Celebrating 15 years

IMG_2356Dear Friends,

It was 15 years ago when I first stepped onto Zimbabwean soil and met the children of Tsungirirai Orphan Care Centre. It was a time when having HIV was still a death sentence. In America, the new antiretroviral (ARV) drugs showed promise, but it would be years before most African countries could afford them.

The country was being ravished by AIDS—32% of the adult population was HIV positive and UNICEF estimated that 25% of children were living in a family with at least one HIV+ parent. Funding was low and need was high. Tsungirirai provided food and educational support for 400 children and there were at least 100 more on the wait list. A professor of mine said he was afraid working in Zimbabwe might feel like re-arranging chairs on the Titanic.

But I had to try. For me it was personal. I had lost my own father to HIV just a year earlier, and I knew what it was like to grow up in a community deeply impacted by HIV.  I wanted to help other children who had lost parents, no matter how hard it might be.

And so what started as an 8-month volunteer placement, grew into another year abroad, and then turned into a nonprofit organization. In that time, little Shadreck has sprouted a beard, Delight has had a child, Jane’s graduated from Mount Holyoke, and Lisbon has opened his own garage. We have celebrated countless graduations and enjoy seeing how many of the “children” are giving back to their communities and families.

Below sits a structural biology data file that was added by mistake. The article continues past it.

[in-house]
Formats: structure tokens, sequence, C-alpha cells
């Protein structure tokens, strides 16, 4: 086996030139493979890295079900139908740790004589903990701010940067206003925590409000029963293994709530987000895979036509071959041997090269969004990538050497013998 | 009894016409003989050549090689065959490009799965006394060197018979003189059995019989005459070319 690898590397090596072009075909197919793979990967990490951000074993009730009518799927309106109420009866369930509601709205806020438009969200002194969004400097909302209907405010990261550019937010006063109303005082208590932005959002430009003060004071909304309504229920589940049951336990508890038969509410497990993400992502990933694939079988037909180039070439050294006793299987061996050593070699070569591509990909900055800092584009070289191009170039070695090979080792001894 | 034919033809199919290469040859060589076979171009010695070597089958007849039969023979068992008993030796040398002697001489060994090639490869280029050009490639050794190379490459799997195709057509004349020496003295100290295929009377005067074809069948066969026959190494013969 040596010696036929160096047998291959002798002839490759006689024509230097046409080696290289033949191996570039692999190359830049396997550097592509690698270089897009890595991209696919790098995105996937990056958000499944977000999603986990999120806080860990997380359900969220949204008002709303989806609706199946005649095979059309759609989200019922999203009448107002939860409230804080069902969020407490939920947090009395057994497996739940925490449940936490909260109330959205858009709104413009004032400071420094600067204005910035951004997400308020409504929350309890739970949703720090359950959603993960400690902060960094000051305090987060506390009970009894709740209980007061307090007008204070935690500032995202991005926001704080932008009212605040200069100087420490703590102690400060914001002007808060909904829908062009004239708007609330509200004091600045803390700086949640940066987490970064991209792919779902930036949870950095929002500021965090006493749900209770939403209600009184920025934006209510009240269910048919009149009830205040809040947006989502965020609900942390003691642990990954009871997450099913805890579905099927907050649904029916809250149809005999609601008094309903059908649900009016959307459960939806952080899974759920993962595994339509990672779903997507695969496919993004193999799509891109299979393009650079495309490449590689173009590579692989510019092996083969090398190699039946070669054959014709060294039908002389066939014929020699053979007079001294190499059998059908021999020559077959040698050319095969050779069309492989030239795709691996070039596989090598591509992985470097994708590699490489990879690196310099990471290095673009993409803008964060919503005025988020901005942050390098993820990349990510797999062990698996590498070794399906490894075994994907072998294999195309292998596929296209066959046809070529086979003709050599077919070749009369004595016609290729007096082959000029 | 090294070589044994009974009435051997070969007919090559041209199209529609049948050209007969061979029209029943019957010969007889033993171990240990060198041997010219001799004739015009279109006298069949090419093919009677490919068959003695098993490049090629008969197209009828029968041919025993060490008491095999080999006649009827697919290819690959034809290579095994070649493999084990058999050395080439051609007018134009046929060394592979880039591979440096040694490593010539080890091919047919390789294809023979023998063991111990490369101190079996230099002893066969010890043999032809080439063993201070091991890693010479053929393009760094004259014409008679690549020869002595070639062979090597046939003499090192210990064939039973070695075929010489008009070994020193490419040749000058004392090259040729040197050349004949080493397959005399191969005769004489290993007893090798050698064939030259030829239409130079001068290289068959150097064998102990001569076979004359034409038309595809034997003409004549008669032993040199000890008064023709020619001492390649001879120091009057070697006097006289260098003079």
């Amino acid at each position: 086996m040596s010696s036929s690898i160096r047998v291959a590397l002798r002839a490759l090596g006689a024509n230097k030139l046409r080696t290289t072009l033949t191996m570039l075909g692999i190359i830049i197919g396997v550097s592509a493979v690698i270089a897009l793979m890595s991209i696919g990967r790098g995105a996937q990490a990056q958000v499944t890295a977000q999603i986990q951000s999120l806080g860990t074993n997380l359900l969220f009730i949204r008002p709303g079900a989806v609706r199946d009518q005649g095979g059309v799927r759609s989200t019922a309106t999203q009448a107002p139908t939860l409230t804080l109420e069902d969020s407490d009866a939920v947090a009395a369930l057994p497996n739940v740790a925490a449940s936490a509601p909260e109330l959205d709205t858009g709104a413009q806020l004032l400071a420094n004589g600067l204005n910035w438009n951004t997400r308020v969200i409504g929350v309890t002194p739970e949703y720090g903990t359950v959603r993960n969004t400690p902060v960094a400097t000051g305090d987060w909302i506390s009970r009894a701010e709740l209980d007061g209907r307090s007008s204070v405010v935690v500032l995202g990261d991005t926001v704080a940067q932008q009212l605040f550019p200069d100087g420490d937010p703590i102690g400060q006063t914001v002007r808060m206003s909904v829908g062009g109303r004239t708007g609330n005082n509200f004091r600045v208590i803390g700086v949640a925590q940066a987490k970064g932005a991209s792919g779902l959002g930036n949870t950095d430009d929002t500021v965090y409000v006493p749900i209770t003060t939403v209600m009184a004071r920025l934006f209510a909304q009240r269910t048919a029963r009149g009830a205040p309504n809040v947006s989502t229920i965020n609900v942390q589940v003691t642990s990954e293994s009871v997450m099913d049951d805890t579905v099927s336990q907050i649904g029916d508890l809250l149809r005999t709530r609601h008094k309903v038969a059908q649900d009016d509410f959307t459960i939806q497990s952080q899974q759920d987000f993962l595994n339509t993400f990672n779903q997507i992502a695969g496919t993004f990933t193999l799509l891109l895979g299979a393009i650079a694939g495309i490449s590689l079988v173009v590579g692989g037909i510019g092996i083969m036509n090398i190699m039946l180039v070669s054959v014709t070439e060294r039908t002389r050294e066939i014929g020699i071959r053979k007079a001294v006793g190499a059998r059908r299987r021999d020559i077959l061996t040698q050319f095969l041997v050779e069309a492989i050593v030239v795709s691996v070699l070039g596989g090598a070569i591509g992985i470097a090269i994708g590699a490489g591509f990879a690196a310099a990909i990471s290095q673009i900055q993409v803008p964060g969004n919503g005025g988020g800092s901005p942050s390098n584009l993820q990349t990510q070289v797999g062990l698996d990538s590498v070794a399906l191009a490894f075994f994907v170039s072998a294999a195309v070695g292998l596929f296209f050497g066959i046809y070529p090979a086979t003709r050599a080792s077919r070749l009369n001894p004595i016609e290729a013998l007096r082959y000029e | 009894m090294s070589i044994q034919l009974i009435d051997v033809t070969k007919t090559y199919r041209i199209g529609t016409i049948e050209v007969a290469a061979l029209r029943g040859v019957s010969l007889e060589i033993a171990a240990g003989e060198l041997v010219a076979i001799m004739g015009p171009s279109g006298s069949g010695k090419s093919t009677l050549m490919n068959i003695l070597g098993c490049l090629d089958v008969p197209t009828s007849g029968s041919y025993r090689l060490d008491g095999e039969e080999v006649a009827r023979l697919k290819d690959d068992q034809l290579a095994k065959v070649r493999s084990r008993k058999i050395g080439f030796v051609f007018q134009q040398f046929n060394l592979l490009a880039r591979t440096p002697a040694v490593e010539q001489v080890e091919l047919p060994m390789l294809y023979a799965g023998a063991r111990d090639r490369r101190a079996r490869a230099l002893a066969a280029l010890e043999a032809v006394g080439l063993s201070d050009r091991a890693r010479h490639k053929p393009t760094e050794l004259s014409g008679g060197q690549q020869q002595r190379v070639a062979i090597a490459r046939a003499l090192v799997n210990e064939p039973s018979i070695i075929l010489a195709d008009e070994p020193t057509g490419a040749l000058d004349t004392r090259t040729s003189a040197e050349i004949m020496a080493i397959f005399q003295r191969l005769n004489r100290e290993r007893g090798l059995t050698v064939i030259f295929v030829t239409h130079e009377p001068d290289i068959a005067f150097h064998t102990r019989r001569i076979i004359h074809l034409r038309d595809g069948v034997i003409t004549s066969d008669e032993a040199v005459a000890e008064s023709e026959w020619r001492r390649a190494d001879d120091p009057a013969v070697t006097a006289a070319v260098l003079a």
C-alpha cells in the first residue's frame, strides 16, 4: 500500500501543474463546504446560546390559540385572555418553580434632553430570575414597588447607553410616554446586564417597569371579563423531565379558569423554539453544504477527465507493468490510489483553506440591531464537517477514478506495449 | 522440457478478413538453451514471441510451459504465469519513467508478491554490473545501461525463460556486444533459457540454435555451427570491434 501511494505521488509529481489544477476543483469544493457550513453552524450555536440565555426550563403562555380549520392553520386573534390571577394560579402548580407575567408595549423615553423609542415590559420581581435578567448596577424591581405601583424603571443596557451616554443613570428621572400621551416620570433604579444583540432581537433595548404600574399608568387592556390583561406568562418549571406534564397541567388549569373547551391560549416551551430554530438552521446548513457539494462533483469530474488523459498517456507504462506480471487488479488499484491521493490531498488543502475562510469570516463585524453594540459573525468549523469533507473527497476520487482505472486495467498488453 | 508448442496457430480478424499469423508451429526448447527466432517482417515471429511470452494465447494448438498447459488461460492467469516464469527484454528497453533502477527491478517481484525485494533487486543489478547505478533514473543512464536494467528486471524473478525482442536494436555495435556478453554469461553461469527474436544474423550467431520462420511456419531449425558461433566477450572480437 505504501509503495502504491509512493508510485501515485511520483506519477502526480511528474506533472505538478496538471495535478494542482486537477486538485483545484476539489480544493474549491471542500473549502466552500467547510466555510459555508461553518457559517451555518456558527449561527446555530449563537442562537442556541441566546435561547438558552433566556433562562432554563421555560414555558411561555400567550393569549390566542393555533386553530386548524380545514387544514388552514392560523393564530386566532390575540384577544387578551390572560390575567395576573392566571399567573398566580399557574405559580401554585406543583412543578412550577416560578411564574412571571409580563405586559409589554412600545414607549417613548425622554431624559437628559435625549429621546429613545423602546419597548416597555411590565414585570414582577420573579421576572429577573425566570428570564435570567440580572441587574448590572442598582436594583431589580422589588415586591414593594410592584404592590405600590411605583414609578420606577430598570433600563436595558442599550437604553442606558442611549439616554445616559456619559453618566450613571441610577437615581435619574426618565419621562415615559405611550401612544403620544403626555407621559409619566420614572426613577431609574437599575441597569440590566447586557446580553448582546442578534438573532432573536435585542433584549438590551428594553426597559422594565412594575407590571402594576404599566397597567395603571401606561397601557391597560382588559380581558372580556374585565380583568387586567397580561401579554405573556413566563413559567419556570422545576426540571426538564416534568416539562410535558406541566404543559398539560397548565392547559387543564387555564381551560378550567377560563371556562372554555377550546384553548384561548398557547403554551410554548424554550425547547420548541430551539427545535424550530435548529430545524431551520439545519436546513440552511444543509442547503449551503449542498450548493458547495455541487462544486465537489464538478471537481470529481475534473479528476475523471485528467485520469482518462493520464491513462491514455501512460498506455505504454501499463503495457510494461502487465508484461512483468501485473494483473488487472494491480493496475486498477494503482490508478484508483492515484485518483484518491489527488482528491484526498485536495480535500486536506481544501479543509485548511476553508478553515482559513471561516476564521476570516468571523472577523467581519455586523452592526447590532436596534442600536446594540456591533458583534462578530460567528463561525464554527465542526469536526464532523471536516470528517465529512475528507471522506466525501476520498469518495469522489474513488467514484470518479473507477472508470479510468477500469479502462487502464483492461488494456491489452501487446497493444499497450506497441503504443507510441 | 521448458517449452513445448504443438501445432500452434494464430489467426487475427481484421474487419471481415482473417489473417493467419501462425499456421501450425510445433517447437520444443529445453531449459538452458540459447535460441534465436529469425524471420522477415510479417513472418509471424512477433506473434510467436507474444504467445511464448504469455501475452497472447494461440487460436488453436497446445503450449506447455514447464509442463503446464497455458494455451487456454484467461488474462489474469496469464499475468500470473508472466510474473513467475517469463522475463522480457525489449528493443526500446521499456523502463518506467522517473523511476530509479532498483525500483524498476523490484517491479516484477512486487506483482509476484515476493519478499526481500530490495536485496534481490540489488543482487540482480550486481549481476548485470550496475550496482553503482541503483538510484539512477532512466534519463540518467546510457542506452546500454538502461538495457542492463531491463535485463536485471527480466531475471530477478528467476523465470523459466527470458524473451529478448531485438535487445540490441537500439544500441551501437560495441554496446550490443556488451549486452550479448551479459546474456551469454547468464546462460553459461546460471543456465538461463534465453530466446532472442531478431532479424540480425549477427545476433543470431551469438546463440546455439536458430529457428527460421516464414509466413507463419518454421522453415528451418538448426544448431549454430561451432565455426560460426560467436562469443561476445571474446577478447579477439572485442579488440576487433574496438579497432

Over the past decade, access to ARV drugs has changed the course of the epidemic, even in Zimbabwe. Today, 50% of people who are HIV+ are on treatment.

In 1987, the life expectancy of a Zimbabwean born with HIV was 18 months. Today it is 22 years. This is amazing progress.

And yet it’s bittersweet. When I look though old photos from my first trip, I see so many faces full of hope and promise—mothers with dreams of seeing their children finish school and make a difference in the world, boys who aspired to be professional soccer players, and young readers who could not wait to start the next Harry Potter book. Those children are grown now—one excited reader is a computer programmer in South Africa and one smiling soccer player is studying engineering at Tufts—but many of their mothers are gone.

In December I heard story after story of our young adults succeeding in school, landing scholarships, internships and jobs. They are becoming the adults their parents hoped and dreamed they would be. When I spend time with C4C kids, I often share pictures and tell stories about their parents. Obviously stories are no substitute for the real thing, but there’s something comforting about knowing that parents can live on through their children.

Today I write with a feeling of hope and gratitude for the medical advances, the resiliency of children, and the support from all of you.

Thank you for all you’ve done to keep C4C alive over these 15 years.

Arden

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